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04/22/18 Fourth Sunday in Ordinary Time - Fr. Reggie

The fall of Adam and Eve came about as a result of their lack of trust in God - this was original sin.  As the Catechism explains (#397), "Man, tempted by the devil, let his trust in his Creator die in his heart and, abusing his freedom, disobeyed God's command. "This is what man's first sin consisted of. "All subsequent sin would be disobedience toward God and lack of trust in his goodness."

Jesus Christ came to win back that lost trust, so as to lead us away from our self-centered, fear-filled, sin-wounded lives and back into his faithful flock.  By giving up his own life to atone for our sins, he showed that the Father is worthy of our trust, that he will forgive us, protect us, and lead us to rich pastures. God will never abandon us in our need - never. The passion, death, and resurrection of Jesus Christ are his proof. Though the wolf (the devil) attacked and scattered Christ's disciples on that first Good Friday, Christ did not flee. Instead, he gave up his own life, freely suffering what in truth we, because of our sins, deserved to suffer. He freely obeyed with the total obedience that Adam and Eve had lacked. Because of his docility in embracing the Father's will, the Father rewarded him by raising him from the dead. Christ was faithful to his mission, even knowing what it was going to cost him, and that mission consists in saving us from sin and estrangement from God. He is the good shepherd, the one we can trust, the one who cares more about our lives than we do ourselves, the Lord who came not to be served, but to serve, and to give his life as a ransom for ours (cf. Matthew 20:28).

The Eucharist is one of the great proofs of God's trustworthiness - Christ faithfully present through the ups and downs of twenty centuries.

A true story about a missionary illustrates this well. Fr Meehus was working in a small village in rural China during the Sino-Japanese war. As Japanese soldiers neared the village, the priest led his congregation of orphans into hiding in the nearby hills. Safe in a cave, he counted eighty children - everyone was there. Then one of the boys spoke up, "Father, someone is missing." They counted again - still 80. But the boy insisted. The priest asked, "Who is it, who's missing?" The boy answered, "The Second Person of the Blessed Trinity." Father moaned - in his rushed escape, he had forgotten to bring the Blessed Sacrament. He made a quick decision. He had the children smear him with mud, telling them that he was going to be a commando (which they thought was fun). Then he went out, slipped through enemy lines, crept to the church, and tip-toed up to the tabernacle, praying in the silence of his heart:"Jesus, I'm sorry I have to come for you this way; you might not recognize me with all this mud... I am in disguise now, but this is really and truly the one who has held you in his hands many mornings at Mass." And in his heart, the priest heard God answering him: "Of course I recognize you... I am in disguise too. A lot of people don't recognize me either; but in spite of appearances, I am Jesus, your friend, and I hold you in my hands from morning until night." When the soldiers left, the priest and his congregation carried Jesus in a triumphant procession back to the tabernacle.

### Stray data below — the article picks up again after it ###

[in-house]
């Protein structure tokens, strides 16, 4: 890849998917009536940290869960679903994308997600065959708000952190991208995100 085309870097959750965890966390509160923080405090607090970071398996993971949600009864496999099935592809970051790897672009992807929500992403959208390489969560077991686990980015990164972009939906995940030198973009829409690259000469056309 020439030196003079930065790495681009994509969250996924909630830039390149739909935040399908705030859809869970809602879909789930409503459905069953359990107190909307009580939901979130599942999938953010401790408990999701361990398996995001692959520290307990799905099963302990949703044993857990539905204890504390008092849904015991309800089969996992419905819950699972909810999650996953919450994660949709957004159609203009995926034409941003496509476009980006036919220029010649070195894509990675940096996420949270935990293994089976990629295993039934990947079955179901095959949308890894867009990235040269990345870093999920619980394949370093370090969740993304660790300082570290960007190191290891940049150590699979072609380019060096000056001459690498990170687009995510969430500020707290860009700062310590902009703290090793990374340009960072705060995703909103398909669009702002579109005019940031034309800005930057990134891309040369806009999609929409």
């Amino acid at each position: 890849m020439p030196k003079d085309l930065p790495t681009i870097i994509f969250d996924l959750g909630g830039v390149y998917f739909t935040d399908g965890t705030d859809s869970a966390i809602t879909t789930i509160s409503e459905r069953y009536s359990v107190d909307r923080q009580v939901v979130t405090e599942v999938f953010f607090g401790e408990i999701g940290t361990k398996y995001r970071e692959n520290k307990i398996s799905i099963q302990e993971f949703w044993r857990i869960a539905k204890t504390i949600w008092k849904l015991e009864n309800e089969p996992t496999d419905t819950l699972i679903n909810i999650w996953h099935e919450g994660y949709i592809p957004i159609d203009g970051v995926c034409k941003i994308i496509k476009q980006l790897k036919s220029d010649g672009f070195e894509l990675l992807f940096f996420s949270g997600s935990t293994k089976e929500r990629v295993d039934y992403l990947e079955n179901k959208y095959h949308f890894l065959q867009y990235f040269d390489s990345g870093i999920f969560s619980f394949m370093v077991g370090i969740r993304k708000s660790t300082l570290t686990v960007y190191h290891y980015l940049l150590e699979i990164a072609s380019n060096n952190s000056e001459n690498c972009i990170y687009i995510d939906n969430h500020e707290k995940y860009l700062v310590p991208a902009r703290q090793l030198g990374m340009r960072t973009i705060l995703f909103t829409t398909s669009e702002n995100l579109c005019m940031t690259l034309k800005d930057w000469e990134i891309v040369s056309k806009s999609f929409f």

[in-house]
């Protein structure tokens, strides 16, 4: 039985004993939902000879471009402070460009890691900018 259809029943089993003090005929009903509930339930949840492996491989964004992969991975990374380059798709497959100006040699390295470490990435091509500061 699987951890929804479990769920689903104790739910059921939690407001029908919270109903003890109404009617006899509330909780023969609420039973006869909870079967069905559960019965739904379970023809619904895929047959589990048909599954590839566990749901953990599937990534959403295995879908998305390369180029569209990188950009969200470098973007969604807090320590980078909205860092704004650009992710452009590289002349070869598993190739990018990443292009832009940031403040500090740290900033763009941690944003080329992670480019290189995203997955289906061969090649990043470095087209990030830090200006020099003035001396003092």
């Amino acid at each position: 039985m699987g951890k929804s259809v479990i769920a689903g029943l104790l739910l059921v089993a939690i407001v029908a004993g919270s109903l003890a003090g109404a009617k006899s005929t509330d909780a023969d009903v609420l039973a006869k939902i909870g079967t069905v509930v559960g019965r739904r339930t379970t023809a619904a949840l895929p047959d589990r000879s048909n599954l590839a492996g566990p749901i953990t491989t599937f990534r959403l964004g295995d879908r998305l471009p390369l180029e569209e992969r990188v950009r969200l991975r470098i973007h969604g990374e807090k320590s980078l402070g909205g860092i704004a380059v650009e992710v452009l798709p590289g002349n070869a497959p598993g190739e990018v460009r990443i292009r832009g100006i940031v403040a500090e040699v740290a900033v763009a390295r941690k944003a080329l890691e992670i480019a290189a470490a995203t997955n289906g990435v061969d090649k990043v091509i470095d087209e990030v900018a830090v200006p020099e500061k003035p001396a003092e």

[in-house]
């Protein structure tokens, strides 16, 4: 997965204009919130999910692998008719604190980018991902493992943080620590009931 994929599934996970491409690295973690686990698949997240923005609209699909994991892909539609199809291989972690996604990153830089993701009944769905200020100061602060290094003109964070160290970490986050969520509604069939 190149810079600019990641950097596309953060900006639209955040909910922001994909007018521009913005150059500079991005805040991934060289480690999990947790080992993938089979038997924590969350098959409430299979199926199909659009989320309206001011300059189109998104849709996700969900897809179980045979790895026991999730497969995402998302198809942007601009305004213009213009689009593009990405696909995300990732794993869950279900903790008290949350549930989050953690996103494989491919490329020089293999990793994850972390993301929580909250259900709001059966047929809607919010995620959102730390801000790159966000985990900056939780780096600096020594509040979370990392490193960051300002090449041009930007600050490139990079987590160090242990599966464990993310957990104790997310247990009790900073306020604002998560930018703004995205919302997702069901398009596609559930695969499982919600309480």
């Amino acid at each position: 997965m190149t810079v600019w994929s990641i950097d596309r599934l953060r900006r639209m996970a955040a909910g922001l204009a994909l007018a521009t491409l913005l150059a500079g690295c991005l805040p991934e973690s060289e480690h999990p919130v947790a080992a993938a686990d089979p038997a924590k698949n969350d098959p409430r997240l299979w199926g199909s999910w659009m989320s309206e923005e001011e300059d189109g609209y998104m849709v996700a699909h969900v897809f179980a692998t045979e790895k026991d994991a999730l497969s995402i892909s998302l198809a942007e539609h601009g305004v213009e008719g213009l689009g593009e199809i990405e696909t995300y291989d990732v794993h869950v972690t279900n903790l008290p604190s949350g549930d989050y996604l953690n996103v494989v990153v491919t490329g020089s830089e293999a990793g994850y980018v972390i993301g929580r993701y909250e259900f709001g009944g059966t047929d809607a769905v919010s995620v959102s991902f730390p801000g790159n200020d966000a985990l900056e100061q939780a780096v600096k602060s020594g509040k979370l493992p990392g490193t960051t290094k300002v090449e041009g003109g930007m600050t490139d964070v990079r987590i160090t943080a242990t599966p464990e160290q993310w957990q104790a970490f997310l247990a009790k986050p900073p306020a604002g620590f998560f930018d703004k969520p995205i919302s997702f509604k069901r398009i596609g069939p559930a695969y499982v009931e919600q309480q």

When trusting God is hard, a glance at the Eucharist - the sign of God's faithfulness - can make all the difference.

Will we renew our trust in Jesus Christ, our good shepherd, today?

Our Lord is hoping that we will.

He wants to be the solid, rock foundation upon which we can build a stable and meaningful life, as St Peter mentioned in today's First Reading.

There is an easy way for us to know whether we are really building our lives on the rock of Jesus, or whether we are just pretending to.

It's like a litmus test for the health of our faith.

It is this: do we fully accept and make an effort to understand more and more deeply the Church's official teachings, like the Catechism and the encyclicals?  For the last thirty years, many groups that call themselves Catholic have been openly rebelling against official Church teaching, especially in areas of morality, but also in the areas of dogma and liturgy. These groups have caused confusion even among faithful Catholics. They have even opened the door to a situation in which high-profile Catholic politicians, artists, and business leaders are in direct opposition to Church teaching on issues as fundamental as abortion. We should each ask ourselves if this cafeteria Catholicism - in which you pick and choose among Catholic teachings depending on personal preference - may have seeped into our own minds. If so, then we may be following the path of those Jewish leaders St Peter was preaching to, the ones who preferred their own version of the Messiah to the true Messiah, and ended up crucifying Jesus because of it.

As we continue with this Mass, let's lift our hearts up to our good shepherd, the Lord risen Jesus, thanking him for his patience and mercy, and promising that we will never leave his side, even if he guides us up steep and difficult paths.



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